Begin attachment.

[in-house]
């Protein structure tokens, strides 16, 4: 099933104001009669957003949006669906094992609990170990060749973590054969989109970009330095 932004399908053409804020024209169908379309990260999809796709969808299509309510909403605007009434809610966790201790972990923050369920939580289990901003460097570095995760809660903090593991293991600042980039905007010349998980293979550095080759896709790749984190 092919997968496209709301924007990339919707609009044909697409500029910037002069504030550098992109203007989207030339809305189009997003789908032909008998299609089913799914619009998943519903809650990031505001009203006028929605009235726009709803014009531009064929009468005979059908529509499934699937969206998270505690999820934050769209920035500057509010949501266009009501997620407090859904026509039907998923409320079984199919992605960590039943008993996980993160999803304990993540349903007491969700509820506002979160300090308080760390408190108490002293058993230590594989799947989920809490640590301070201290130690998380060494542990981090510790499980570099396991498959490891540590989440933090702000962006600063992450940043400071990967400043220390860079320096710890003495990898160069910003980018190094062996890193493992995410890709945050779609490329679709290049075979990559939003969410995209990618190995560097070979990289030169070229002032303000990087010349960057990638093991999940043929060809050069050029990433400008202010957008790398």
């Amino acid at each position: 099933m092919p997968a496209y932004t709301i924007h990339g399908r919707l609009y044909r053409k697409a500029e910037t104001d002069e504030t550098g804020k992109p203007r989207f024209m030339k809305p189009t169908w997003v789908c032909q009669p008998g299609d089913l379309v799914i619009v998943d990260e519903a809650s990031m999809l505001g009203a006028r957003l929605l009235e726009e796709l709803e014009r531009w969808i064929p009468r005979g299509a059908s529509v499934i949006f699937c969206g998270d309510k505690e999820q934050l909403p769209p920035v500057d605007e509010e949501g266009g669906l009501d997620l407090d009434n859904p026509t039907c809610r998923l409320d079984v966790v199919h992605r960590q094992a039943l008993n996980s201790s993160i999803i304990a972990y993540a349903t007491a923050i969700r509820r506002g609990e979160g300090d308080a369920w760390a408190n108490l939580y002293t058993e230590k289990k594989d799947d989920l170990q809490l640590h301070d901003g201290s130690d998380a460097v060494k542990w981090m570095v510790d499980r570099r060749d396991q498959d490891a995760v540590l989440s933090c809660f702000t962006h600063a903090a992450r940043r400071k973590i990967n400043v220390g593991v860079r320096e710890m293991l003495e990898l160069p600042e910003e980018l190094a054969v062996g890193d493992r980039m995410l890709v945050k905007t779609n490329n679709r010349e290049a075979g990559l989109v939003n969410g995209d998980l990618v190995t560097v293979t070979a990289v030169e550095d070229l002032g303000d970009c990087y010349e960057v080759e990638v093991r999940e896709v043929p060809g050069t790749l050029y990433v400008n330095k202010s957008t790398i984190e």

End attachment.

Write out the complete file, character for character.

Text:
[in-house]
């Protein structure tokens, strides 16, 4: 099933104001009669957003949006669906094992609990170990060749973590054969989109970009330095 932004399908053409804020024209169908379309990260999809796709969808299509309510909403605007009434809610966790201790972990923050369920939580289990901003460097570095995760809660903090593991293991600042980039905007010349998980293979550095080759896709790749984190 092919997968496209709301924007990339919707609009044909697409500029910037002069504030550098992109203007989207030339809305189009997003789908032909008998299609089913799914619009998943519903809650990031505001009203006028929605009235726009709803014009531009064929009468005979059908529509499934699937969206998270505690999820934050769209920035500057509010949501266009009501997620407090859904026509039907998923409320079984199919992605960590039943008993996980993160999803304990993540349903007491969700509820506002979160300090308080760390408190108490002293058993230590594989799947989920809490640590301070201290130690998380060494542990981090510790499980570099396991498959490891540590989440933090702000962006600063992450940043400071990967400043220390860079320096710890003495990898160069910003980018190094062996890193493992995410890709945050779609490329679709290049075979990559939003969410995209990618190995560097070979990289030169070229002032303000990087010349960057990638093991999940043929060809050069050029990433400008202010957008790398």
């Amino acid at each position: 099933m092919p997968a496209y932004t709301i924007h990339g399908r919707l609009y044909r053409k697409a500029e910037t104001d002069e504030t550098g804020k992109p203007r989207f024209m030339k809305p189009t169908w997003v789908c032909q009669p008998g299609d089913l379309v799914i619009v998943d990260e519903a809650s990031m999809l505001g009203a006028r957003l929605l009235e726009e796709l709803e014009r531009w969808i064929p009468r005979g299509a059908s529509v499934i949006f699937c969206g998270d309510k505690e999820q934050l909403p769209p920035v500057d605007e509010e949501g266009g669906l009501d997620l407090d009434n859904p026509t039907c809610r998923l409320d079984v966790v199919h992605r960590q094992a039943l008993n996980s201790s993160i999803i304990a972990y993540a349903t007491a923050i969700r509820r506002g609990e979160g300090d308080a369920w760390a408190n108490l939580y002293t058993e230590k289990k594989d799947d989920l170990q809490l640590h301070d901003g201290s130690d998380a460097v060494k542990w981090m570095v510790d499980r570099r060749d396991q498959d490891a995760v540590l989440s933090c809660f702000t962006h600063a903090a992450r940043r400071k973590i990967n400043v220390g593991v860079r320096e710890m293991l003495e990898l160069p600042e910003e980018l190094a054969v062996g890193d493992r980039m995410l890709v945050k905007t779609n490329n679709r010349e290049a075979g990559l989109v939003n969410g995209d998980l990618v190995t560097v293979t070979a990289v030169e550095d070229l002032g303000d970009c990087y010349e960057v080759e990638v093991r999940e896709v043929p060809g050069t790749l050029y990433v400008n330095k202010s957008t790398i984190e």